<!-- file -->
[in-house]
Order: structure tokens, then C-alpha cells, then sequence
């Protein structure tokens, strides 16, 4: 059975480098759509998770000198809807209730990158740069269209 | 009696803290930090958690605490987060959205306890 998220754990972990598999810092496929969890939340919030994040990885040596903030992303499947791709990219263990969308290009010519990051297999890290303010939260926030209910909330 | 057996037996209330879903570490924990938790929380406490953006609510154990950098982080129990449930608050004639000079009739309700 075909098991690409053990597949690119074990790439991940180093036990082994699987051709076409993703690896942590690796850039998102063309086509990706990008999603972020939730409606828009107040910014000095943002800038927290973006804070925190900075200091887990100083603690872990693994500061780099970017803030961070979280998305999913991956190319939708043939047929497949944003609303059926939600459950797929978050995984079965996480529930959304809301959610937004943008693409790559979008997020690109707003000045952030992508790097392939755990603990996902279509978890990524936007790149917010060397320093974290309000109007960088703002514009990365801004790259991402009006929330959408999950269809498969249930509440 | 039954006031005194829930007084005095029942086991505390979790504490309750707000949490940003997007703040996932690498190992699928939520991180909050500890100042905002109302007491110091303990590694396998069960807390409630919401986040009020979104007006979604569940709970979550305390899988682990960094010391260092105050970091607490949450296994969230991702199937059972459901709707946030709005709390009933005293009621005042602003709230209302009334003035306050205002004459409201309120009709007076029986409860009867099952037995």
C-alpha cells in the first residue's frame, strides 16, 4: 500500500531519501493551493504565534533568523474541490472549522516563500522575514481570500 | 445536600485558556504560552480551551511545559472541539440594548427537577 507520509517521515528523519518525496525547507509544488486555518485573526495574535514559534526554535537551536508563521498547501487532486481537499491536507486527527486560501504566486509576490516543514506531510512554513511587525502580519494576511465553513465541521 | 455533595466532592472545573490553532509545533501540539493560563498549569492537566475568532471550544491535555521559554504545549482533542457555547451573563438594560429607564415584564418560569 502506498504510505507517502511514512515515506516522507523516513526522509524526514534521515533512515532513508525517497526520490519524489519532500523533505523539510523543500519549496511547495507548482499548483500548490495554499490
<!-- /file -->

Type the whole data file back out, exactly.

[in-house]
Order: structure tokens, then C-alpha cells, then sequence
């Protein structure tokens, strides 16, 4: 059975480098759509998770000198809807209730990158740069269209 | 009696803290930090958690605490987060959205306890 998220754990972990598999810092496929969890939340919030994040990885040596903030992303499947791709990219263990969308290009010519990051297999890290303010939260926030209910909330 | 057996037996209330879903570490924990938790929380406490953006609510154990950098982080129990449930608050004639000079009739309700 075909098991690409053990597949690119074990790439991940180093036990082994699987051709076409993703690896942590690796850039998102063309086509990706990008999603972020939730409606828009107040910014000095943002800038927290973006804070925190900075200091887990100083603690872990693994500061780099970017803030961070979280998305999913991956190319939708043939047929497949944003609303059926939600459950797929978050995984079965996480529930959304809301959610937004943008693409790559979008997020690109707003000045952030992508790097392939755990603990996902279509978890990524936007790149917010060397320093974290309000109007960088703002514009990365801004790259991402009006929330959408999950269809498969249930509440 | 039954006031005194829930007084005095029942086991505390979790504490309750707000949490940003997007703040996932690498190992699928939520991180909050500890100042905002109302007491110091303990590694396998069960807390409630919401986040009020979104007006979604569940709970979550305390899988682990960094010391260092105050970091607490949450296994969230991702199937059972459901709707946030709005709390009933005293009621005042602003709230209302009334003035306050205002004459409201309120009709007076029986409860009867099952037995």
C-alpha cells in the first residue's frame, strides 16, 4: 500500500531519501493551493504565534533568523474541490472549522516563500522575514481570500 | 445536600485558556504560552480551551511545559472541539440594548427537577 507520509517521515528523519518525496525547507509544488486555518485573526495574535514559534526554535537551536508563521498547501487532486481537499491536507486527527486560501504566486509576490516543514506531510512554513511587525502580519494576511465553513465541521 | 455533595466532592472545573490553532509545533501540539493560563498549569492537566475568532471550544491535555521559554504545549482533542457555547451573563438594560429607564415584564418560569 502506498504510505507517502511514512515515506516522507523516513526522509524526514534521515533512515532513508525517497526520490519524489519532500523533505523539510523543500519549496511547495507548482499548483500548490495554499490